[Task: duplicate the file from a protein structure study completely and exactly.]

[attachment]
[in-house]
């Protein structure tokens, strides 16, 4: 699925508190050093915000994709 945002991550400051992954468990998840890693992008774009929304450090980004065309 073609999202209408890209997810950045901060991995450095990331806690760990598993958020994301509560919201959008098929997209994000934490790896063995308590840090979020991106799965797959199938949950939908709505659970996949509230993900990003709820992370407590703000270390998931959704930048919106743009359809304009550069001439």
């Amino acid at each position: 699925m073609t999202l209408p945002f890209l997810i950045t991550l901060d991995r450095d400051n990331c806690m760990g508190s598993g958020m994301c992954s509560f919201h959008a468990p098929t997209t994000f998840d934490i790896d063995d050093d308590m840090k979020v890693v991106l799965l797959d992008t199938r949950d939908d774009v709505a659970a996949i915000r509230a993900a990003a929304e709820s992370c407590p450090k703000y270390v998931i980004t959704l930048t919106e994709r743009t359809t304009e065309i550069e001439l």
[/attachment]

[in-house]
């Protein structure tokens, strides 16, 4: 699925508190050093915000994709 945002991550400051992954468990998840890693992008774009929304450090980004065309 073609999202209408890209997810950045901060991995450095990331806690760990598993958020994301509560919201959008098929997209994000934490790896063995308590840090979020991106799965797959199938949950939908709505659970996949509230993900990003709820992370407590703000270390998931959704930048919106743009359809304009550069001439």
């Amino acid at each position: 699925m073609t999202l209408p945002f890209l997810i950045t991550l901060d991995r450095d400051n990331c806690m760990g508190s598993g958020m994301c992954s509560f919201h959008a468990p098929t997209t994000f998840d934490i790896d063995d050093d308590m840090k979020v890693v991106l799965l797959d992008t199938r949950d939908d774009v709505a659970a996949i915000r509230a993900a990003a929304e709820s992370c407590p450090k703000y270390v998931i980004t959704l930048t919106e994709r743009t359809t304009e065309i550069e001439l």